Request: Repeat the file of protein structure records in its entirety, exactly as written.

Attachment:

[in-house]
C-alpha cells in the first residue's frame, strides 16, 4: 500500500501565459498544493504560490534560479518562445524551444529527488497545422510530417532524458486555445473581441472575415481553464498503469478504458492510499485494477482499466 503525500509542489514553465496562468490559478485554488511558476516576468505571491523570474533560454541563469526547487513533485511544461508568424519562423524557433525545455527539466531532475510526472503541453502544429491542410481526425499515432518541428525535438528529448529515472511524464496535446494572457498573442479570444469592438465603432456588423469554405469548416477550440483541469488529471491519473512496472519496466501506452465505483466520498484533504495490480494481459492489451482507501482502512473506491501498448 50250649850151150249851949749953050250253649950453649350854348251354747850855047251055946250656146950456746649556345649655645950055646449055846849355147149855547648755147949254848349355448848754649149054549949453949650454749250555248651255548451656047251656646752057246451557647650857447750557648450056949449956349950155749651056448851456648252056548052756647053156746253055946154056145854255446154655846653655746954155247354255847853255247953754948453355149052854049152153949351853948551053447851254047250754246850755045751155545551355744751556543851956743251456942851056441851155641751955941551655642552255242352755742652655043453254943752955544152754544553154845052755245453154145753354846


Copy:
[in-house]
C-alpha cells in the first residue's frame, strides 16, 4: 500500500501565459498544493504560490534560479518562445524551444529527488497545422510530417532524458486555445473581441472575415481553464498503469478504458492510499485494477482499466 503525500509542489514553465496562468490559478485554488511558476516576468505571491523570474533560454541563469526547487513533485511544461508568424519562423524557433525545455527539466531532475510526472503541453502544429491542410481526425499515432518541428525535438528529448529515472511524464496535446494572457498573442479570444469592438465603432456588423469554405469548416477550440483541469488529471491519473512496472519496466501506452465505483466520498484533504495490480494481459492489451482507501482502512473506491501498448 50250649850151150249851949749953050250253649950453649350854348251354747850855047251055946250656146950456746649556345649655645950055646449055846849355147149855547648755147949254848349355448848754649149054549949453949650454749250555248651255548451656047251656646752057246451557647650857447750557648450056949449956349950155749651056448851456648252056548052756647053156746253055946154056145854255446154655846653655746954155247354255847853255247953754948453355149052854049152153949351853948551053447851254047250754246850755045751155545551355744751556543851956743251456942851056441851155641751955941551655642552255242352755742652655043453254943752955544152754544553154845052755245453154145753354846